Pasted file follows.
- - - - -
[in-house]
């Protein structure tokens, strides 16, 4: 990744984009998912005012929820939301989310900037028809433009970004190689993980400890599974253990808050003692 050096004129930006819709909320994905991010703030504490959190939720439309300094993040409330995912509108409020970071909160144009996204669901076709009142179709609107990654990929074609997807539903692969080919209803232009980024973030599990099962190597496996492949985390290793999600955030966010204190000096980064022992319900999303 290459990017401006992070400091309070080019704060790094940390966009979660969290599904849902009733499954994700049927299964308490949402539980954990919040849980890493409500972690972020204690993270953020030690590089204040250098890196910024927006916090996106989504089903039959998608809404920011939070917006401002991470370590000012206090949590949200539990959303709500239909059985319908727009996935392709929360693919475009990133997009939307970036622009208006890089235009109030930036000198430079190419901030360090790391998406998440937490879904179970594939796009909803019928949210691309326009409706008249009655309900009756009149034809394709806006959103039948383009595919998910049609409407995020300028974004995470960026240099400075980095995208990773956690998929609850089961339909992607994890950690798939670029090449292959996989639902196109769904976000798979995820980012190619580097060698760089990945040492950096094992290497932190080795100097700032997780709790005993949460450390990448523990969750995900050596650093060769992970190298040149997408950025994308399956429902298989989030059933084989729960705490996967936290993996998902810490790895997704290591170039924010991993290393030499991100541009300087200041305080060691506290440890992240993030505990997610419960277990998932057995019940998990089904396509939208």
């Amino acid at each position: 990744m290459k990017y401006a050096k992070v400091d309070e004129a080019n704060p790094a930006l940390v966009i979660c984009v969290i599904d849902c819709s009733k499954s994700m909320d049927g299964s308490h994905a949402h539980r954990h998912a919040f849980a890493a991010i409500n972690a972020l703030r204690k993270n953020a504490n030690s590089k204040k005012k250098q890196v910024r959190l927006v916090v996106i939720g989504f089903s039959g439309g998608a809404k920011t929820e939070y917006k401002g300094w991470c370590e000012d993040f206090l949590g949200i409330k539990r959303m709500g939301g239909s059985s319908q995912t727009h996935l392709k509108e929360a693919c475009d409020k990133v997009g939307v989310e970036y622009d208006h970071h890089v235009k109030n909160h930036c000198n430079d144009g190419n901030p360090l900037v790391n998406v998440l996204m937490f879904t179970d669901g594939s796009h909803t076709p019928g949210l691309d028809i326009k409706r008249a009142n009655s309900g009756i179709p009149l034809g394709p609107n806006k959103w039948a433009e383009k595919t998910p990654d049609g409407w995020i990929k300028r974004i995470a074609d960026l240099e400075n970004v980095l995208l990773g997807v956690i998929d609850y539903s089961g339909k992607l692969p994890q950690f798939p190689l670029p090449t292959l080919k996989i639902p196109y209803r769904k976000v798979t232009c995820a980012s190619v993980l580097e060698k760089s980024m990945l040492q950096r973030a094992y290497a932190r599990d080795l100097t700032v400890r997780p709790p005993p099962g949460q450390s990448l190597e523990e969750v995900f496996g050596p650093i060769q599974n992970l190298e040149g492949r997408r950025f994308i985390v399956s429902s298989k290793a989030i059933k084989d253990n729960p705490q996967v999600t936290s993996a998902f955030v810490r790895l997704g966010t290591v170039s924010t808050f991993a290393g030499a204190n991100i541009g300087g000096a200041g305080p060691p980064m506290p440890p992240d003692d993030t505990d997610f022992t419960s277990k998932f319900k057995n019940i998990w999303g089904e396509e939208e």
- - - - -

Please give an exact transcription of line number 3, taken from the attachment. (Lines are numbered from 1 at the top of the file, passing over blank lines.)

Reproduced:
């Amino acid at each position: 990744m290459k990017y401006a050096k992070v400091d309070e004129a080019n704060p790094a930006l940390v966009i979660c984009v969290i599904d849902c819709s009733k499954s994700m909320d049927g299964s308490h994905a949402h539980r954990h998912a919040f849980a890493a991010i409500n972690a972020l703030r204690k993270n953020a504490n030690s590089k204040k005012k250098q890196v910024r959190l927006v916090v996106i939720g989504f089903s039959g439309g998608a809404k920011t929820e939070y917006k401002g300094w991470c370590e000012d993040f206090l949590g949200i409330k539990r959303m709500g939301g239909s059985s319908q995912t727009h996935l392709k509108e929360a693919c475009d409020k990133v997009g939307v989310e970036y622009d208006h970071h890089v235009k109030n909160h930036c000198n430079d144009g190419n901030p360090l900037v790391n998406v998440l996204m937490f879904t179970d669901g594939s796009h909803t076709p019928g949210l691309d028809i326009k409706r008249a009142n009655s309900g009756i179709p009149l034809g394709p609107n806006k959103w039948a433009e383009k595919t998910p990654d049609g409407w995020i990929k300028r974004i995470a074609d960026l240099e400075n970004v980095l995208l990773g997807v956690i998929d609850y539903s089961g339909k992607l692969p994890q950690f798939p190689l670029p090449t292959l080919k996989i639902p196109y209803r769904k976000v798979t232009c995820a980012s190619v993980l580097e060698k760089s980024m990945l040492q950096r973030a094992y290497a932190r599990d080795l100097t700032v400890r997780p709790p005993p099962g949460q450390s990448l190597e523990e969750v995900f496996g050596p650093i060769q599974n992970l190298e040149g492949r997408r950025f994308i985390v399956s429902s298989k290793a989030i059933k084989d253990n729960p705490q996967v999600t936290s993996a998902f955030v810490r790895l997704g966010t290591v170039s924010t808050f991993a290393g030499a204190n991100i541009g300087g000096a200041g305080p060691p980064m506290p440890p992240d003692d993030t505990d997610f022992t419960s277990k998932f319900k057995n019940i998990w999303g089904e396509e939208e």